One of my sons recently elected to stay out of the workforce to be a stay-at-home dad. His wife also took a one-year maternity leave. So for the whole first year of their daughter’s life, both Mom and Dad were there to cater to her every need and whim. Only a half-century ago, there was a common opinion that you could spoil a child by rushing to its side at every whimper, that it might actually do a child good to have to wait for relief or satisfaction sometimes. According to a video I saw this week, the new opinion is that not responding right away to a child’s cries will not only result in greater aggressiveness and possibly violent tendencies when the child is older, but might also impair the development of its communication skills, since crying and smiling are pretty much a baby’s only means to communicate (and it has to know that they work). So will constant attention be a good thing or a bad thing? Time will tell. But I believe there’s a very good chance that this natural, hands-on and highly attentive method of child bearing and rearing will be the approach that becomes the norm, rather than the scary laboratory/baby farm method. That’s not to say that reproductive technology won’t figure in, but it will be to help couples who need it, not replace them.

There’s more.

Another son and daughter-in-law have smart watches with apps that can be used like a personal trainer, tracking all physical activity during the day and analyzing it according to effectiveness, calories burned, etc., plus offering rewards for consistent exercise. I think that such technology will be adopted very quickly for tomorrow’s kids. While numerous SF stories have predicted a future society of grossly overweight, utterly sedentary citizens parked in front of screens or amid holographic displays all day, I like to believe that, at least in the near term, we’ll see ultra-sophisticated wearable (or implantable) technology monitoring people from birth to death and urging them toward a more healthy lifestyle. Imagine a display in your child’s forearm that not only monitors everything from their physical activity to the nutrition of the food they eat, but also rewards them for sticking to healthy habits.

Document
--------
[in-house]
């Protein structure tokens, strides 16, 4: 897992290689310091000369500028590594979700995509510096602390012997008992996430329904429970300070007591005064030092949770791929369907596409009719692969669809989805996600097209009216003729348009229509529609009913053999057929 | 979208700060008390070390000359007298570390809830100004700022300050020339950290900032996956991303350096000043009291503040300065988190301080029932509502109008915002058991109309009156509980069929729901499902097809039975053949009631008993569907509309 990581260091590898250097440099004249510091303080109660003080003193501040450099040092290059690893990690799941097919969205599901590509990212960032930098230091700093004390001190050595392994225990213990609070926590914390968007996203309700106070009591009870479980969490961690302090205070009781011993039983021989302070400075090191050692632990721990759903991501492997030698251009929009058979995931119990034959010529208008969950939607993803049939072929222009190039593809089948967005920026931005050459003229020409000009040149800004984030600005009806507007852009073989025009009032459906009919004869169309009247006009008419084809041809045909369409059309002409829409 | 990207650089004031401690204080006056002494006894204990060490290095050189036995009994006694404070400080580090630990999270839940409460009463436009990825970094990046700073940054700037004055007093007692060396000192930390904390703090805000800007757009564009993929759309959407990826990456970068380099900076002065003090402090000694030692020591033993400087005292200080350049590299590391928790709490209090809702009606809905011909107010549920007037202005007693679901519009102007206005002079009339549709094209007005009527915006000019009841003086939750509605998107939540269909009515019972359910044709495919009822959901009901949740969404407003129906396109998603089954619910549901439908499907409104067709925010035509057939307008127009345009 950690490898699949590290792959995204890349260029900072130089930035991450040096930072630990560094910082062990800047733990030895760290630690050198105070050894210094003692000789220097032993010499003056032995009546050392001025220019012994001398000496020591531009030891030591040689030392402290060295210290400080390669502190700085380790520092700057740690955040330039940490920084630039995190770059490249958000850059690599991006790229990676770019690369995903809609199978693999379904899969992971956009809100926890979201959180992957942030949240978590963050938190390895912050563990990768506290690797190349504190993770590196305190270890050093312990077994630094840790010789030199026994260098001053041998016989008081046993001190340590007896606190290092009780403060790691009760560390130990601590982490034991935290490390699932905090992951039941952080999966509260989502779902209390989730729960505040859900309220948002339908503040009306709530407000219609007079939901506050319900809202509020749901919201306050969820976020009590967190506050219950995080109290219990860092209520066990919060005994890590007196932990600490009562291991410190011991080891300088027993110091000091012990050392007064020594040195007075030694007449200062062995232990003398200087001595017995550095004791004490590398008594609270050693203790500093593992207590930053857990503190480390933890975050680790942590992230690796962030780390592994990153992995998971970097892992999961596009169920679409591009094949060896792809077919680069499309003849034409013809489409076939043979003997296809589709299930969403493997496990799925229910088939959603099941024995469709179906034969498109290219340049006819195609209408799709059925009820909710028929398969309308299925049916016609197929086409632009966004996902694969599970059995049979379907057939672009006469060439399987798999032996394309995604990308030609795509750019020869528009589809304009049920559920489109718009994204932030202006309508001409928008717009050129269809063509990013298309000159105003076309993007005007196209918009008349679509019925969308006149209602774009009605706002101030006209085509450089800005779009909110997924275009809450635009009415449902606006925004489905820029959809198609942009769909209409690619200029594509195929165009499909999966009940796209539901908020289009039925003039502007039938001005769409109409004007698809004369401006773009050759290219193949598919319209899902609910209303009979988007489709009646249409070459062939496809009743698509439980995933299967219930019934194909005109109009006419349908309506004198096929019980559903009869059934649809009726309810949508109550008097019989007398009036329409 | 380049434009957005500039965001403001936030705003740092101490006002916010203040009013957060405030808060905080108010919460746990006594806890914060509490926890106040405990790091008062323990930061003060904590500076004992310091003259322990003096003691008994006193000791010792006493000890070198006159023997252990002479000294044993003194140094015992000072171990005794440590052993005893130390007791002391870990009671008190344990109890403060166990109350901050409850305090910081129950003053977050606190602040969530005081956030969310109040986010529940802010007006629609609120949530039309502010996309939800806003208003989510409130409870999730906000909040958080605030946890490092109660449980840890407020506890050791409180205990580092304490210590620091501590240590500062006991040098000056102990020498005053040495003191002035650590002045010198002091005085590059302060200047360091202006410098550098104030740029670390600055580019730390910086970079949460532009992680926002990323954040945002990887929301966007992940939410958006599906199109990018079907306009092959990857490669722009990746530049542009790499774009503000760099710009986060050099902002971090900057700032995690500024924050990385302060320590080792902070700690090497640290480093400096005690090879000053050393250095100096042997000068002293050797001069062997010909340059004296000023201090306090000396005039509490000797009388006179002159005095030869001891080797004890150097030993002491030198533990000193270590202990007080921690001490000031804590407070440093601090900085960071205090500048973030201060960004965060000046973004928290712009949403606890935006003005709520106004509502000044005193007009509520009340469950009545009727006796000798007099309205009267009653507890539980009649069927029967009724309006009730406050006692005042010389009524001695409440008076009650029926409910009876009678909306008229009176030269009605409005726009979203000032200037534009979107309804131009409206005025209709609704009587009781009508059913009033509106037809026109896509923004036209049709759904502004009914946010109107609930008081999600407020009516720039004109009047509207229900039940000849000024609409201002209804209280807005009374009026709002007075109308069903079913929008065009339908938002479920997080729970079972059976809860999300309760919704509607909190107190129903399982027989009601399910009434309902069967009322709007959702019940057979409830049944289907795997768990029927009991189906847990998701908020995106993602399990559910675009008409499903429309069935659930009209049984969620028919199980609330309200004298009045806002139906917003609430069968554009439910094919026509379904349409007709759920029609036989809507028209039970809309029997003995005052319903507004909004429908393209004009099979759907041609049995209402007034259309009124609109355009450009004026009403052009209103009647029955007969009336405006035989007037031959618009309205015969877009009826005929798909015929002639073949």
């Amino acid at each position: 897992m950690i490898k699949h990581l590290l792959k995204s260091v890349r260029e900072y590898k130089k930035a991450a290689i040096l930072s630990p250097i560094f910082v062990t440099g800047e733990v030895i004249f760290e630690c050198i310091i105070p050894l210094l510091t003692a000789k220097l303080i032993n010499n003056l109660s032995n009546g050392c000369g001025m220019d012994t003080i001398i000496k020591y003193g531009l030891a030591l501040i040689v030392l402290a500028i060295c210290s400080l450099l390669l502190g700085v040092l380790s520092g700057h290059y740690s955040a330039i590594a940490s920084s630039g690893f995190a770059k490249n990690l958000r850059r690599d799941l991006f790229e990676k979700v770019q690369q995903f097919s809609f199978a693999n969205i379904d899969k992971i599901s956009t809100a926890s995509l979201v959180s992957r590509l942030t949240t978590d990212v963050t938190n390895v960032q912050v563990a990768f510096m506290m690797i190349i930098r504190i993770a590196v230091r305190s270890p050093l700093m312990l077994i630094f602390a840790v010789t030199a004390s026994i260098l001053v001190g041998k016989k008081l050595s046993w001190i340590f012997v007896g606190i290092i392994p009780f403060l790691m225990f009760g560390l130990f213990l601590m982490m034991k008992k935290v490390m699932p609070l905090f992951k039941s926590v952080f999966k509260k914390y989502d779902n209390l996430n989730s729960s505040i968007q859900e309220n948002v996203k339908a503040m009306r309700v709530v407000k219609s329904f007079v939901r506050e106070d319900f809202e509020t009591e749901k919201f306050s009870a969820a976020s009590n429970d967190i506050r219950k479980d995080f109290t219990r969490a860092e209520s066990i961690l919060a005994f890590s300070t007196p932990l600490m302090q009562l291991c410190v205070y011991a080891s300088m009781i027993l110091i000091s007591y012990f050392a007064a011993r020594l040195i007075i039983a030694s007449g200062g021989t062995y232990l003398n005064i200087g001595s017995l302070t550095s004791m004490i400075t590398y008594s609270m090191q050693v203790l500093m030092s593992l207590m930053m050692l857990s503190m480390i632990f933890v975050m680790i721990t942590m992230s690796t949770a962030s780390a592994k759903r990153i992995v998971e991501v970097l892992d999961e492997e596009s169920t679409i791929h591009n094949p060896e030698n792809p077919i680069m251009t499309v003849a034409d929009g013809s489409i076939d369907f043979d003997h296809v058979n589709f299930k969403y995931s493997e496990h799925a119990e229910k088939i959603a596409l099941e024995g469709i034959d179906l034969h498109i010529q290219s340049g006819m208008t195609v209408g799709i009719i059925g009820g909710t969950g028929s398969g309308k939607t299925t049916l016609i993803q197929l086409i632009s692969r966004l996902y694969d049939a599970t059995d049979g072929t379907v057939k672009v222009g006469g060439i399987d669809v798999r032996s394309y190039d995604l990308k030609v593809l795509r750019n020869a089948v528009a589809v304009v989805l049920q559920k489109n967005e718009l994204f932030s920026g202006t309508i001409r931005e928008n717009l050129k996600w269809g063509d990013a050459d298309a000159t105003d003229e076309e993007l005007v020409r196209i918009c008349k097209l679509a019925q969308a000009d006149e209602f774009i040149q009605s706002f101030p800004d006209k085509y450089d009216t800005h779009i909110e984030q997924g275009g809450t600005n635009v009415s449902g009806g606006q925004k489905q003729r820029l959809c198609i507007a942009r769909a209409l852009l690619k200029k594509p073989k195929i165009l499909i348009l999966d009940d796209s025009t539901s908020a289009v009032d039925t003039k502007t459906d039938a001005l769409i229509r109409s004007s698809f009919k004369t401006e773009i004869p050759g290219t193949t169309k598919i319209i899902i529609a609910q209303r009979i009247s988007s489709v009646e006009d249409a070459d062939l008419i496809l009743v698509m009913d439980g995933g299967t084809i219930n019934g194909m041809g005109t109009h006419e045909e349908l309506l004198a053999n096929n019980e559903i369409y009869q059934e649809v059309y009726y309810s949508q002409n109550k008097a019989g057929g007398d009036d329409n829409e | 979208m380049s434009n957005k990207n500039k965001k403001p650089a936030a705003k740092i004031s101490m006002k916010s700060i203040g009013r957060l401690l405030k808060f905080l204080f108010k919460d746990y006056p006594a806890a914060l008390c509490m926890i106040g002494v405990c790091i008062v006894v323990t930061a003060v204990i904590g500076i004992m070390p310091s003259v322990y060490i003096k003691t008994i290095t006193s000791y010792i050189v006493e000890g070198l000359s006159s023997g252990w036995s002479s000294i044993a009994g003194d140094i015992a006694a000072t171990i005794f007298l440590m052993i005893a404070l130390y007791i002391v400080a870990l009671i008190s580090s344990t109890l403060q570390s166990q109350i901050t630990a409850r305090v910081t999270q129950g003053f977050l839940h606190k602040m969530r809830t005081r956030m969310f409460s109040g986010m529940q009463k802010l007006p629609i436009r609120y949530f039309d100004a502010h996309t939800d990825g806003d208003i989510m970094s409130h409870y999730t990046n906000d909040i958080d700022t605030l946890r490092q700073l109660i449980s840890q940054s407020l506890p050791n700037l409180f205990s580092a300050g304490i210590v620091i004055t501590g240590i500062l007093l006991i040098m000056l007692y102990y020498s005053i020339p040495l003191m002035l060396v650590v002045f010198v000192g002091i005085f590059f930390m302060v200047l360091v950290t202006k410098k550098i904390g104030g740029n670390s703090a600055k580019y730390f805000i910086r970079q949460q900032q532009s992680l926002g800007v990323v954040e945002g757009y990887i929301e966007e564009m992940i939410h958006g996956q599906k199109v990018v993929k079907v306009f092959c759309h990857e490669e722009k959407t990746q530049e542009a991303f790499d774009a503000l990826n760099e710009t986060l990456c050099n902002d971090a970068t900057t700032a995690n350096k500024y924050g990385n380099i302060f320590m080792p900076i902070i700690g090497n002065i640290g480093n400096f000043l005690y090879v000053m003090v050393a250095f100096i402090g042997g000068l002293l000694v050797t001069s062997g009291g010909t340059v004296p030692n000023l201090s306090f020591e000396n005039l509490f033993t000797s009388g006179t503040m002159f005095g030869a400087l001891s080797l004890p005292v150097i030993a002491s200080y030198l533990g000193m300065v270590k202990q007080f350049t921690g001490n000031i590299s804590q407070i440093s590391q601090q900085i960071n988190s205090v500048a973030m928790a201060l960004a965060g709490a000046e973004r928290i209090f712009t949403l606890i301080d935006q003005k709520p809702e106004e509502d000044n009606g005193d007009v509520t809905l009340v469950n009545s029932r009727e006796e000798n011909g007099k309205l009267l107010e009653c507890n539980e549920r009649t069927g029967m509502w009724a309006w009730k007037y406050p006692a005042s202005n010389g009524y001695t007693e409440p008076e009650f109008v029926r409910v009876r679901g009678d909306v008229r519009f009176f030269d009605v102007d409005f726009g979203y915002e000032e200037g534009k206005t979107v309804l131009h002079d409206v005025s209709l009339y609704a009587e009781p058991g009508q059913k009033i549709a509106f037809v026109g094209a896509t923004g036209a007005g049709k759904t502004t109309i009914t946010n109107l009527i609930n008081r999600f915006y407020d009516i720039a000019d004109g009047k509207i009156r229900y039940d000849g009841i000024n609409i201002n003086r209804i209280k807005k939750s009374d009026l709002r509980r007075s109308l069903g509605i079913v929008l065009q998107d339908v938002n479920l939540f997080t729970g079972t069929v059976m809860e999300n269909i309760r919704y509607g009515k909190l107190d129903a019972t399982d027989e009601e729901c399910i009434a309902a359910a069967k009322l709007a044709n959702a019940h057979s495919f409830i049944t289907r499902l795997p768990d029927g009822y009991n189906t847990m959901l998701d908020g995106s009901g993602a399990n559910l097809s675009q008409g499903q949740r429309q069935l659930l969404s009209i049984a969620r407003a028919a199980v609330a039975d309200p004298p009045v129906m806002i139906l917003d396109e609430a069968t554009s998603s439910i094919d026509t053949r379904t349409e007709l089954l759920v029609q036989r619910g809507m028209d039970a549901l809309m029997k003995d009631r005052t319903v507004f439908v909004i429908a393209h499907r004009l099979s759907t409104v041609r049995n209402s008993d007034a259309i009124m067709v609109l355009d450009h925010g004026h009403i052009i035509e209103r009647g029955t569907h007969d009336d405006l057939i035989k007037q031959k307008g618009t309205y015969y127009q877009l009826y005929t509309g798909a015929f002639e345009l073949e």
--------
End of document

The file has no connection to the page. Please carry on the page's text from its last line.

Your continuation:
Pie in the sky? Maybe. But my hope is that the mind-set of preventative health care will finally gain more and more traction as technology enables it. It’s almost inevitable that brain-computer interfaces of some kind will eventually be implanted right into our heads, and such a thing implies the potential to apply electric current directly to the brain’s pleasure centres. Powerful reward motivation indeed.

So much for the basics, but what about raising kids in a world increasingly shaped by technology? Robot nannies? Communal parenting? I’ll take a look at those things in the next post, but for now let me just say, if it’s been a while since you raised your own kids, you’ll be amazed at how quickly the future is arriving!